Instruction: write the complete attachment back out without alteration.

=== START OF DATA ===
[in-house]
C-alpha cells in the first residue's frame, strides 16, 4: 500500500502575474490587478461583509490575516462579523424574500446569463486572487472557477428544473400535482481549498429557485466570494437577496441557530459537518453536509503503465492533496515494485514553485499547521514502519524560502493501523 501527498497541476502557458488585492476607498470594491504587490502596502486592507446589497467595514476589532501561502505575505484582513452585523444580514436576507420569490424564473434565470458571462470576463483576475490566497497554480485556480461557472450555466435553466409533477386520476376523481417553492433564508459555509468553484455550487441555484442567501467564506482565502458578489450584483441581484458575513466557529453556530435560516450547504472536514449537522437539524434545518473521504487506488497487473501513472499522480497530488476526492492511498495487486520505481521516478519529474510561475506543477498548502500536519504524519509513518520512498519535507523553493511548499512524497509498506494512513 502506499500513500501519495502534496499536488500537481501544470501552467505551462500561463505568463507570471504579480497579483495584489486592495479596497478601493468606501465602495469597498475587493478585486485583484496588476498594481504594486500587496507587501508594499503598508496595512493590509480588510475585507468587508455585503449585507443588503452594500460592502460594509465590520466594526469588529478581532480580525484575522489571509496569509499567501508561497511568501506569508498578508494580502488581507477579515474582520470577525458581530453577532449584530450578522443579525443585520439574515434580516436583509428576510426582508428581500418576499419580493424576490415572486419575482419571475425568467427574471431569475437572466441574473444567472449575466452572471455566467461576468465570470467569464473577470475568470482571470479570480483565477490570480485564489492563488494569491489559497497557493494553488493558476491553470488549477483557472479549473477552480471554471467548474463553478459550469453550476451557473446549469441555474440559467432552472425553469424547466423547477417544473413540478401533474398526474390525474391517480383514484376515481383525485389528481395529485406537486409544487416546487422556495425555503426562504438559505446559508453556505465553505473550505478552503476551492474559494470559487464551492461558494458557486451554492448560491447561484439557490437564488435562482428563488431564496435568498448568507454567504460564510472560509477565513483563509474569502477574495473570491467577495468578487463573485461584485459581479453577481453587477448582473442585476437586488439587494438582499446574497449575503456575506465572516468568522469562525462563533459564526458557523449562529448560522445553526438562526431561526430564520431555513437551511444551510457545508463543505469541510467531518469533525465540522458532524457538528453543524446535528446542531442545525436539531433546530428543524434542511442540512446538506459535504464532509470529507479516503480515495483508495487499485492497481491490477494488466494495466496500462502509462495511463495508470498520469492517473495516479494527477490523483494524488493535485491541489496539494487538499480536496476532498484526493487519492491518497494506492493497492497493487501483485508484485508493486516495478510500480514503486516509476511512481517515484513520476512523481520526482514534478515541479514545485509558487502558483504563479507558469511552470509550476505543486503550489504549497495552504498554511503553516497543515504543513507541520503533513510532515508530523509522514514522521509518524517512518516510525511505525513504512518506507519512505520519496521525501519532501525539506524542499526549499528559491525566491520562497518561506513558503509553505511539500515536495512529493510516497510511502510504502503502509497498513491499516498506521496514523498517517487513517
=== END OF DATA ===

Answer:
[in-house]
C-alpha cells in the first residue's frame, strides 16, 4: 500500500502575474490587478461583509490575516462579523424574500446569463486572487472557477428544473400535482481549498429557485466570494437577496441557530459537518453536509503503465492533496515494485514553485499547521514502519524560502493501523 501527498497541476502557458488585492476607498470594491504587490502596502486592507446589497467595514476589532501561502505575505484582513452585523444580514436576507420569490424564473434565470458571462470576463483576475490566497497554480485556480461557472450555466435553466409533477386520476376523481417553492433564508459555509468553484455550487441555484442567501467564506482565502458578489450584483441581484458575513466557529453556530435560516450547504472536514449537522437539524434545518473521504487506488497487473501513472499522480497530488476526492492511498495487486520505481521516478519529474510561475506543477498548502500536519504524519509513518520512498519535507523553493511548499512524497509498506494512513 502506499500513500501519495502534496499536488500537481501544470501552467505551462500561463505568463507570471504579480497579483495584489486592495479596497478601493468606501465602495469597498475587493478585486485583484496588476498594481504594486500587496507587501508594499503598508496595512493590509480588510475585507468587508455585503449585507443588503452594500460592502460594509465590520466594526469588529478581532480580525484575522489571509496569509499567501508561497511568501506569508498578508494580502488581507477579515474582520470577525458581530453577532449584530450578522443579525443585520439574515434580516436583509428576510426582508428581500418576499419580493424576490415572486419575482419571475425568467427574471431569475437572466441574473444567472449575466452572471455566467461576468465570470467569464473577470475568470482571470479570480483565477490570480485564489492563488494569491489559497497557493494553488493558476491553470488549477483557472479549473477552480471554471467548474463553478459550469453550476451557473446549469441555474440559467432552472425553469424547466423547477417544473413540478401533474398526474390525474391517480383514484376515481383525485389528481395529485406537486409544487416546487422556495425555503426562504438559505446559508453556505465553505473550505478552503476551492474559494470559487464551492461558494458557486451554492448560491447561484439557490437564488435562482428563488431564496435568498448568507454567504460564510472560509477565513483563509474569502477574495473570491467577495468578487463573485461584485459581479453577481453587477448582473442585476437586488439587494438582499446574497449575503456575506465572516468568522469562525462563533459564526458557523449562529448560522445553526438562526431561526430564520431555513437551511444551510457545508463543505469541510467531518469533525465540522458532524457538528453543524446535528446542531442545525436539531433546530428543524434542511442540512446538506459535504464532509470529507479516503480515495483508495487499485492497481491490477494488466494495466496500462502509462495511463495508470498520469492517473495516479494527477490523483494524488493535485491541489496539494487538499480536496476532498484526493487519492491518497494506492493497492497493487501483485508484485508493486516495478510500480514503486516509476511512481517515484513520476512523481520526482514534478515541479514545485509558487502558483504563479507558469511552470509550476505543486503550489504549497495552504498554511503553516497543515504543513507541520503533513510532515508530523509522514514522521509518524517512518516510525511505525513504512518506507519512505520519496521525501519532501525539506524542499526549499528559491525566491520562497518561506513558503509553505511539500515536495512529493510516497510511502510504502503502509497498513491499516498506521496514523498517517487513517